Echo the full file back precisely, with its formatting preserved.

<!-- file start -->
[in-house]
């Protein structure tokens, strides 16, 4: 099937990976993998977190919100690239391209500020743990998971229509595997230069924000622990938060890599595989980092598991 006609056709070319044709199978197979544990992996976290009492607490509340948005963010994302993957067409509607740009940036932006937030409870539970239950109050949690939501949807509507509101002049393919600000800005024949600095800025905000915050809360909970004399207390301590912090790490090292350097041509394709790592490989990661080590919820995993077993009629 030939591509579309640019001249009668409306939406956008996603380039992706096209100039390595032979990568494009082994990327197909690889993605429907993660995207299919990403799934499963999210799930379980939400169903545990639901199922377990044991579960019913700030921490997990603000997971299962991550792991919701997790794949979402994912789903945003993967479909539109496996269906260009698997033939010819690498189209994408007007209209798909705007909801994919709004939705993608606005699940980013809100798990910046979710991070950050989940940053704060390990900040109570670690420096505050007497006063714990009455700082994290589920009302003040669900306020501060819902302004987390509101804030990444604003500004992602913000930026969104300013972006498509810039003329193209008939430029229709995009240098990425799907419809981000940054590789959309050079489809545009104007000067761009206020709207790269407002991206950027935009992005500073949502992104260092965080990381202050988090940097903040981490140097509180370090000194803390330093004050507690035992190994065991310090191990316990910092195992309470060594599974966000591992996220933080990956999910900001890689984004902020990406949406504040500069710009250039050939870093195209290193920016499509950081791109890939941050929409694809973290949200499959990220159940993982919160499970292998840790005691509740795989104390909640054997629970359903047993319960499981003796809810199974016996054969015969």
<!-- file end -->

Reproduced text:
[in-house]
């Protein structure tokens, strides 16, 4: 099937990976993998977190919100690239391209500020743990998971229509595997230069924000622990938060890599595989980092598991 006609056709070319044709199978197979544990992996976290009492607490509340948005963010994302993957067409509607740009940036932006937030409870539970239950109050949690939501949807509507509101002049393919600000800005024949600095800025905000915050809360909970004399207390301590912090790490090292350097041509394709790592490989990661080590919820995993077993009629 030939591509579309640019001249009668409306939406956008996603380039992706096209100039390595032979990568494009082994990327197909690889993605429907993660995207299919990403799934499963999210799930379980939400169903545990639901199922377990044991579960019913700030921490997990603000997971299962991550792991919701997790794949979402994912789903945003993967479909539109496996269906260009698997033939010819690498189209994408007007209209798909705007909801994919709004939705993608606005699940980013809100798990910046979710991070950050989940940053704060390990900040109570670690420096505050007497006063714990009455700082994290589920009302003040669900306020501060819902302004987390509101804030990444604003500004992602913000930026969104300013972006498509810039003329193209008939430029229709995009240098990425799907419809981000940054590789959309050079489809545009104007000067761009206020709207790269407002991206950027935009992005500073949502992104260092965080990381202050988090940097903040981490140097509180370090000194803390330093004050507690035992190994065991310090191990316990910092195992309470060594599974966000591992996220933080990956999910900001890689984004902020990406949406504040500069710009250039050939870093195209290193920016499509950081791109890939941050929409694809973290949200499959990220159940993982919160499970292998840790005691509740795989104390909640054997629970359903047993319960499981003796809810199974016996054969015969």